A new trend has developed in our ever-changing online landscape. Social media users have posted NBA footage from the 1960’s with mocking captions, such as the following:
This is part of a larger generational divide. Millenials weren’t around to see Bob Cousy play, but the tape tells them that he wouldn’t stand a chance against today’s more athletic counterparts, such as Kyrie Irving.
Debate between the virtues of different eras is hardly new, or confined to sports. It applies to music, movies, and even more serious issues such as degrees of racism.
But it’s always been a particularly polarizing argument in sports, and especially basketball since the comments of older players, such as Oscar Robertson, on the success of Stephen Curry.
Here’s how it seems to break down: Younger fans believe that today’s players are too athletic and skilled for older players to have a chance at hanging with them. Older fans believe that today’s players live a life of leisure and wouldn’t have the mental or physical toughness to compete with older players.
Obviously those are generalized statements, and not applicable to all fans of those ages. Still, it’s very easy to find the 14-year-old who thinks that Larry Bird couldn’t hold a candle to someone like Paul George because he wasn’t explosive enough. Conversely, there’s no lack of 55-year-olds who are under the impression that LeBron James and his “flopping” wouldn’t last in the tougher NBA of the 1990’s and before, when hand-checking was allowed and hard fouls brought no extra penalty.
Here’s the truth: It’s impossible to say “If Player X played in Player Y’s era, Player X would be way better,” or vice versa. In fact, it’s a dumb conversation to have, and here’s why.
A player’s era plays a role in defining his skill set. A player cannot learn something if the concept doesn’t exist. It’s easy to say “If Kyrie was playing in the 1960’s, he would have averaged 50 points and 20 assists,” when you just look at the film, but Kyrie wouldn’t have been the same Kyrie.
For example, let’s cover that whole “Bob Cousy didn’t dribble with his left hand,” argument. The reason Bob Cousy isn’t shown using his left hand isn’t because he couldn’t do it, but because that wasn’t a point of emphasis as Cousy learned to play and developed his game. Watch the following video and tell me this guy couldn’t do what a second-grader can.
If it was Kyrie who was born in 1928 New York, trust me, he wouldn’t have been able to handle the ball like he does now. That was a result of the And-1 culture and advanced training techniques that Kyrie grew up with. As a kid, Irving famously dribbled balls covered with plastic bags to develop his handle. That type of information was not available to Cousy.
Improved training methods can also explain the physical advantages Kyrie holds over Cousy. We now know so much more about how exercise, weight training, and stretching can make athletes more explosive than we used to, and that’s an advantage for today’s players. While Irving can count exactly how many calories he’s eating and burning, players in Cousy’s era didn’t even know the dangers of smoking.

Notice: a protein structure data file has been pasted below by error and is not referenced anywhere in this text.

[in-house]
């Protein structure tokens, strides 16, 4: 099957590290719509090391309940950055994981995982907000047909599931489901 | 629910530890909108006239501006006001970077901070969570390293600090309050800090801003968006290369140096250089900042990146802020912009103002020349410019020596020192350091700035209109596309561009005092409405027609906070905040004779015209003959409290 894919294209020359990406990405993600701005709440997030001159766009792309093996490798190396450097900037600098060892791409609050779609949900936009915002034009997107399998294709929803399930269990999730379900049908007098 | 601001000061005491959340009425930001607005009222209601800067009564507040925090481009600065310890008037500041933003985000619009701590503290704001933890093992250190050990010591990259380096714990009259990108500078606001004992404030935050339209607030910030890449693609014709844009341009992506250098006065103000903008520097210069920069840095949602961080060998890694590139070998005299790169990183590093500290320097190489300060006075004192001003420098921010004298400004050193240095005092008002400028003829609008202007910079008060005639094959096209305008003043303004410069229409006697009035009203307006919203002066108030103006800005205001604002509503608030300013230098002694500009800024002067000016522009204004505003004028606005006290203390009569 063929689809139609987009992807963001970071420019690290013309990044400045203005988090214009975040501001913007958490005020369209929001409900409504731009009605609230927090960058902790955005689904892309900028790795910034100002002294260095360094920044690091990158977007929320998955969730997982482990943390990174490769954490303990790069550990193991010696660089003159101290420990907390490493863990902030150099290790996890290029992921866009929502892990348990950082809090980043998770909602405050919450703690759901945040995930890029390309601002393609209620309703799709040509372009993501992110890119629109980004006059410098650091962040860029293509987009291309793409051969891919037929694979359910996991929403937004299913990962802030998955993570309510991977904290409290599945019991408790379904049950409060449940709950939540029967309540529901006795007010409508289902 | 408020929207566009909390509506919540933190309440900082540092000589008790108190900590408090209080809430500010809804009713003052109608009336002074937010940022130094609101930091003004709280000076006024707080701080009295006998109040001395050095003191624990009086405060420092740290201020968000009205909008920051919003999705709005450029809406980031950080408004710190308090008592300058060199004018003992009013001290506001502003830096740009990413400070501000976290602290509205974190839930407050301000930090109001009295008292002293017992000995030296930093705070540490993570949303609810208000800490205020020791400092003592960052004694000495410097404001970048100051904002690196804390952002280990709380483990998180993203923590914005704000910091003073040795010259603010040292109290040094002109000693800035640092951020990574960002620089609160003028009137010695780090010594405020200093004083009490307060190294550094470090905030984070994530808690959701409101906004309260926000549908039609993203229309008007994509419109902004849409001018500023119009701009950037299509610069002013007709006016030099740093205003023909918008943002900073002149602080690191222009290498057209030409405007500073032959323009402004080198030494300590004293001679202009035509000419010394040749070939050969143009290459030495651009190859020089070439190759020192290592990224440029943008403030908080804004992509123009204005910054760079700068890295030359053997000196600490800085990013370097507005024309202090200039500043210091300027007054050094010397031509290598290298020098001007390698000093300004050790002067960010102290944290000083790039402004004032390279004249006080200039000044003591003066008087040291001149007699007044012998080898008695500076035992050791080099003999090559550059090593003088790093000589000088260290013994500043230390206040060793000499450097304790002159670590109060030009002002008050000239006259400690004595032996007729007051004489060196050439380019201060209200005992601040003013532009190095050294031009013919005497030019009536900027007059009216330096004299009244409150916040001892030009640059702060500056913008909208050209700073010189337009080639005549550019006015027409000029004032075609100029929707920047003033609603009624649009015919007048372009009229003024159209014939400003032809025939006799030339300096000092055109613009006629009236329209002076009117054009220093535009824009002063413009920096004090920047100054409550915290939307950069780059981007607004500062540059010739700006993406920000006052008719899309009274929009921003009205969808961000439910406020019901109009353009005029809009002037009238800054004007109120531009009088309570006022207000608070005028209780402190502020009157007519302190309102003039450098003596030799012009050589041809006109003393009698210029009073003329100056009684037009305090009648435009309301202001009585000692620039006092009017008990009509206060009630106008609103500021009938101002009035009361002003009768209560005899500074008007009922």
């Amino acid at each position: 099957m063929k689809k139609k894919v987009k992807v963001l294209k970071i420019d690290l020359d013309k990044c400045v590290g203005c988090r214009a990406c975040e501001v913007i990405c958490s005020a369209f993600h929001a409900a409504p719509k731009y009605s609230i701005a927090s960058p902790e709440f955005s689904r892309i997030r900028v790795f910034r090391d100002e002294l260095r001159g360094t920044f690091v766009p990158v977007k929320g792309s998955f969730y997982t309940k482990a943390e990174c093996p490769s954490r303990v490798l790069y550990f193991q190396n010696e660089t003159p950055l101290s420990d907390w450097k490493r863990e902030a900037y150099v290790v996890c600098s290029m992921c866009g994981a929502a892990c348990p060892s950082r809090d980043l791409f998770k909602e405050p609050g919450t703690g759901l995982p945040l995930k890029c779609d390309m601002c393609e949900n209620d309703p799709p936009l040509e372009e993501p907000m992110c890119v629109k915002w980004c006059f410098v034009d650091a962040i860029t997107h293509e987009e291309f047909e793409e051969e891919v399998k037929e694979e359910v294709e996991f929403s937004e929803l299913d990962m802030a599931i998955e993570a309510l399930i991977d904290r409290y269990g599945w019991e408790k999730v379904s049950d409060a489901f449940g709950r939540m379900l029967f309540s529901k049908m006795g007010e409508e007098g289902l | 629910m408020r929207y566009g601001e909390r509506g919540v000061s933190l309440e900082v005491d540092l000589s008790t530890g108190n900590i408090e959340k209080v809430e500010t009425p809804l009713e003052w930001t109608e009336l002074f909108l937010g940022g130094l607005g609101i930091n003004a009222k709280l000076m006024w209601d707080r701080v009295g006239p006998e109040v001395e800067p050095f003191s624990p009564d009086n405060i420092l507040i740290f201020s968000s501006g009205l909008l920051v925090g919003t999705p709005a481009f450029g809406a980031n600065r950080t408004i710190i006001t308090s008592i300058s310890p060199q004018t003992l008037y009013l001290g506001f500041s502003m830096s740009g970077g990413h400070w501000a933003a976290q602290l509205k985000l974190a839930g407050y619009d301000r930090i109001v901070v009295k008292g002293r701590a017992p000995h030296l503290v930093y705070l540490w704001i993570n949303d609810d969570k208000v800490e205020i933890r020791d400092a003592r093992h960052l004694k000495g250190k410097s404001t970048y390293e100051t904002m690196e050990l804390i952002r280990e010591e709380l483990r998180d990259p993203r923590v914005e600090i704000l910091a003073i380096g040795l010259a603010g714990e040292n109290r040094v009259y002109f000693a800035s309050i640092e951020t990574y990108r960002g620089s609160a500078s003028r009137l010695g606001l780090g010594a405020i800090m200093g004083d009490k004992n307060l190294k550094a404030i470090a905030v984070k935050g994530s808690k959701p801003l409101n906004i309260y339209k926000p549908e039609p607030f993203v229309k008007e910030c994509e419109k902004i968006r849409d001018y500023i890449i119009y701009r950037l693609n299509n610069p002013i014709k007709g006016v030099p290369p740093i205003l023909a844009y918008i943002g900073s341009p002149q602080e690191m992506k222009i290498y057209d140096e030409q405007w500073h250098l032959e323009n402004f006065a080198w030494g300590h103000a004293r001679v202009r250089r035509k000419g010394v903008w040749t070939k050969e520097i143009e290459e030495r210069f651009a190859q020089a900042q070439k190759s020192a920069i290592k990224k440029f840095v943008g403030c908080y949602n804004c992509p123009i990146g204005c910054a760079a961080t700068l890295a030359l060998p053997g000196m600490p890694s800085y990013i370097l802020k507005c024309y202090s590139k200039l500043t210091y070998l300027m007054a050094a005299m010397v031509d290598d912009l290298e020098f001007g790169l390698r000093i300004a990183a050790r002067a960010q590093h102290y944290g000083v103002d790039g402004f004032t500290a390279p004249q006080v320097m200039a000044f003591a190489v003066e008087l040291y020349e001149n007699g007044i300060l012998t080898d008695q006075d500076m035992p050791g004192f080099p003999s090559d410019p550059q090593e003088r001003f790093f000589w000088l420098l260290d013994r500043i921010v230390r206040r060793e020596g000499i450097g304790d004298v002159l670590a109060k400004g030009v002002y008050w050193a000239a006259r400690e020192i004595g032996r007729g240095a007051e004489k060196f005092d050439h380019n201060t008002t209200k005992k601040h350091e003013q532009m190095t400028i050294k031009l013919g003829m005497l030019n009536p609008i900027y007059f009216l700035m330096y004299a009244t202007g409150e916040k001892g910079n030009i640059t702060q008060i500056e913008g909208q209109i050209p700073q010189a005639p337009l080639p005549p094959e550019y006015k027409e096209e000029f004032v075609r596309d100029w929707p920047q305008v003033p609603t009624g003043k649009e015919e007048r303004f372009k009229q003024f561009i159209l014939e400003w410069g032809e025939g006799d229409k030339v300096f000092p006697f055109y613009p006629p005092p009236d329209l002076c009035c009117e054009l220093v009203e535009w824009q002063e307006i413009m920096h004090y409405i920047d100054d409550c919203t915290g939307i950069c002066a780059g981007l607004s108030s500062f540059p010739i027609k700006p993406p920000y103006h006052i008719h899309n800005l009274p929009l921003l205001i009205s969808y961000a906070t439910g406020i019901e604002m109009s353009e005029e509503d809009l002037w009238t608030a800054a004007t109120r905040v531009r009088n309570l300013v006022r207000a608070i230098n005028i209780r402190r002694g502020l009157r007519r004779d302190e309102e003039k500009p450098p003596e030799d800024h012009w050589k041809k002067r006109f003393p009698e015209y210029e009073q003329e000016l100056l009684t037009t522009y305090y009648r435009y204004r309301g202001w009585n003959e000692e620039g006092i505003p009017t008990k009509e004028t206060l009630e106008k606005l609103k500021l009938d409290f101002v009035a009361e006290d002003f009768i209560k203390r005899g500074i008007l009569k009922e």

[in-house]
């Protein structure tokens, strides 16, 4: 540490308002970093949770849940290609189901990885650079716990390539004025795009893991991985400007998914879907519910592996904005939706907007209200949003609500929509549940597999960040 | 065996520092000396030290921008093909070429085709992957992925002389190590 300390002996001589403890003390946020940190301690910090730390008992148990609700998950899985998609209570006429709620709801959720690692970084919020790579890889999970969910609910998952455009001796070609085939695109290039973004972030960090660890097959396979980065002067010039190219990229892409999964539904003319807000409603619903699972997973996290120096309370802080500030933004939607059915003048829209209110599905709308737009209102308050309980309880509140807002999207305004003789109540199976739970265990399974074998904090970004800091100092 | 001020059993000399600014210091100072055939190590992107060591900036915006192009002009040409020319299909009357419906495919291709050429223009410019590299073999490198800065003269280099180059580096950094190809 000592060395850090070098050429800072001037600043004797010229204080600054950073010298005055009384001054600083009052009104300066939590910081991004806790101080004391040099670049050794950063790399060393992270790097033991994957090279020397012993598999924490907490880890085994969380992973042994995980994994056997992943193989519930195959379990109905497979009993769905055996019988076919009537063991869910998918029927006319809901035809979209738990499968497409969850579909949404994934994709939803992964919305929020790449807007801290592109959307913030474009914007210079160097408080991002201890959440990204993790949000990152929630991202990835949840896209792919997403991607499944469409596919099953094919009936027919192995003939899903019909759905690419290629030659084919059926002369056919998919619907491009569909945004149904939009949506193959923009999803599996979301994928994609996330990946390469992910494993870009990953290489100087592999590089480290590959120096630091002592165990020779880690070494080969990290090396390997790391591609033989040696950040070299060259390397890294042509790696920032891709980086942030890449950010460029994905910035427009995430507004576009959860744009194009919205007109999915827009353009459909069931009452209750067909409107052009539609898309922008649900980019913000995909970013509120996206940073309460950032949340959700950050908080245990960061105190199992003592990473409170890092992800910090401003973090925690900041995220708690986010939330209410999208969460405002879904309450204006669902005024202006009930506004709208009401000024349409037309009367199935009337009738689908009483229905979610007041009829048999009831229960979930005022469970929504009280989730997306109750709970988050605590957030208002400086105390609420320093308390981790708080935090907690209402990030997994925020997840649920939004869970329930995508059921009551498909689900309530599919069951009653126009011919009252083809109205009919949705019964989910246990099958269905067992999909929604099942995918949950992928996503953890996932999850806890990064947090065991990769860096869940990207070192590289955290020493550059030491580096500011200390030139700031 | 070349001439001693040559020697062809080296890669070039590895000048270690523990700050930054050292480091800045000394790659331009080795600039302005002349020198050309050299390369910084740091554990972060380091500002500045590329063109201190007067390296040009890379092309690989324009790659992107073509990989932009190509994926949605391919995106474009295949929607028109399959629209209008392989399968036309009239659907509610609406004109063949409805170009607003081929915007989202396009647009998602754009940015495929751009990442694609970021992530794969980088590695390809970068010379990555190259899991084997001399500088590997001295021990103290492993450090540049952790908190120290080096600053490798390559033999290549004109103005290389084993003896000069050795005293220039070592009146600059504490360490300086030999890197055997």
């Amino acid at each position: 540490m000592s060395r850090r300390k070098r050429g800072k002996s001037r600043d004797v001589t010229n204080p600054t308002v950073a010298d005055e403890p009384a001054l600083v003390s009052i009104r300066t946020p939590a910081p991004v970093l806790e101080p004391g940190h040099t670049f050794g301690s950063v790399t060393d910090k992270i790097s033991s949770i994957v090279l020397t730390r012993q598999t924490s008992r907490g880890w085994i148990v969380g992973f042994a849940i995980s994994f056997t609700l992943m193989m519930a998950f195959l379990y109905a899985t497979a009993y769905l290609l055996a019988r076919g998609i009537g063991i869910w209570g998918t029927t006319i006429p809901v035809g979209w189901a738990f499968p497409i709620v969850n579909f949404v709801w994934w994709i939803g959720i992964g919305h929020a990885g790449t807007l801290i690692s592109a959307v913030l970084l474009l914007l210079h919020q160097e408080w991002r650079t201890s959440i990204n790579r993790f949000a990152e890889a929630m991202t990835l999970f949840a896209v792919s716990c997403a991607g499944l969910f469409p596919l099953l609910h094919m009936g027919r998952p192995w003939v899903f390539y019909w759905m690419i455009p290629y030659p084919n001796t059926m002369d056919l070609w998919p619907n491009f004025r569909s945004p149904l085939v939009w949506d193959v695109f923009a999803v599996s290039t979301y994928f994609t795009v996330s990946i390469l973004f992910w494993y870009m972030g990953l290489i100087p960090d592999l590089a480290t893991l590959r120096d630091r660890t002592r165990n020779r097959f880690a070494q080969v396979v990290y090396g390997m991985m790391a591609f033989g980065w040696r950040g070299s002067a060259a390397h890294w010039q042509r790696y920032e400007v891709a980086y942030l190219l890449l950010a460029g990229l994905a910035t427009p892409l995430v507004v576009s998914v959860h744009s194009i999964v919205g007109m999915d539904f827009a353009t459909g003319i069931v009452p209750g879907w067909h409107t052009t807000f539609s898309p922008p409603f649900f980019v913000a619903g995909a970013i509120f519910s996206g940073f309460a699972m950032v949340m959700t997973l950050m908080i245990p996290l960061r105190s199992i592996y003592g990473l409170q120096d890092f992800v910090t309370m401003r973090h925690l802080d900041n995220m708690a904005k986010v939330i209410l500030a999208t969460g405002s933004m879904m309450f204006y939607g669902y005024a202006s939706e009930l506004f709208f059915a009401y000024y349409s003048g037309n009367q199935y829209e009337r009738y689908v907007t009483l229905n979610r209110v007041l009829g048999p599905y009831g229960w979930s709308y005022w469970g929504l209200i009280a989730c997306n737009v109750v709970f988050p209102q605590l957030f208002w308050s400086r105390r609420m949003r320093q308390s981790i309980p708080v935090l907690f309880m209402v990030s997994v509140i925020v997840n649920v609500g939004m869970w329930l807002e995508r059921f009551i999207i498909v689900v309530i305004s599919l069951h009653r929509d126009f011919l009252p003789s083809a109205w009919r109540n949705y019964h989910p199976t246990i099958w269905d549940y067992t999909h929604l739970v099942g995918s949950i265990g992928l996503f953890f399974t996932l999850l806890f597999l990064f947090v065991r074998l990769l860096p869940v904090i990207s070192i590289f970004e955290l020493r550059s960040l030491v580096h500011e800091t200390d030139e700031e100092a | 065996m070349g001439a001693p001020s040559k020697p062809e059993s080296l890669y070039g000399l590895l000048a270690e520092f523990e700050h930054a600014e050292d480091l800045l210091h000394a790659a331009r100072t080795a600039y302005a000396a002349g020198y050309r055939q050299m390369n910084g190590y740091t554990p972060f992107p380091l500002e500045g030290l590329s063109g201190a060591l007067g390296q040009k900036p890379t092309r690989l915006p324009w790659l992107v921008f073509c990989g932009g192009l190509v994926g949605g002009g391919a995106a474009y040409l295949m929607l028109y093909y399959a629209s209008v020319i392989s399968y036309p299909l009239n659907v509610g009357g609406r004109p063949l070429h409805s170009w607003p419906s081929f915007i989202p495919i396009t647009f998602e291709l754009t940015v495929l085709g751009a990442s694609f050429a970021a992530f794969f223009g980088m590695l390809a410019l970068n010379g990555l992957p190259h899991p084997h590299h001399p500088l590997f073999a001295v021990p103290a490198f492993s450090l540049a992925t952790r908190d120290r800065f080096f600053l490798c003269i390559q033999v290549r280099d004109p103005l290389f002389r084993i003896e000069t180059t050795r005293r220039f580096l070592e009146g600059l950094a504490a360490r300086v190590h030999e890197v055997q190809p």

Here’s a list of some of the injuries Irving has sustained throughout his career: bone and ligament damage to his big toe, a fractured kneecap, sprained left and right shoulder, broken hand and finger, fractured jaw, hyperextended knee, bruised knee.
If Irving was playing in the 1950’s and 60’s, with medical and training services that would appear ancient by today’s standards, not only would Irving have lost a significant amount of explosiveness, he probably would have been out of the league.
There are endless examples of the advantages this generation enjoys. Larry Bird could have played five extra years if he had had something as simple as Pilates to help his ailing back. Bill Walton’s career was derailed by foot and ankle injuries, and Walton felt that the Trail Blazers’ medical staff was responsible enough to sue them for incompetence. And don’t forget players such as David Thompson, who never reached his potential due to drug problems in a less educated society.
This obviously goes both ways. If current players had been born decades earlier, they would have adapted to the differences. They wouldn’t have any experience of private charter flights, so they would be accustomed to flying coach.
Players of previous generations didn’t have to deal with such extensive and overbearing media. Current players have to worry about everything they say, lest they become a punchline. In addition, older players didn’t have the distractions of social media.
Perhaps Cousy just couldn’t shoot from distance, but if he played today, maybe the emphasis on that part of the game would transform his skill set. Likewise, Irving could make up for the loss of the three-point threat by taking advantage of a faster pace and becoming a better all-around player.
To claim that someone like Bob Cousy “couldn’t hang” or that LeBron James would get broken down for “not being tough enough” if they played in a different era is ridiculous. These guys were great players in their respective times in the league, and that’s all they can be judged on.
So by that logic, Bob Cousy was better than Kyrie Irving. Cousy was a six-time champion, an MVP, a ten-time All-NBA First Teamer, and a 13-time All-Star. He was the best point guard of the pre-Oscar era, and he introduced an exciting type of basketball with his no-look passes and dribbling that was certainly fancy for the time. That doesn’t change because his highlights don’t look as cool as Irving’s.
But Irving still has a lot of his career to play. If he keeps winning championships, hitting clutch shots, and making All-Star games for the next decade or so, he too will be remembered as one of the greats. But it will be because of his skill and accomplishments, not the time period in which he played.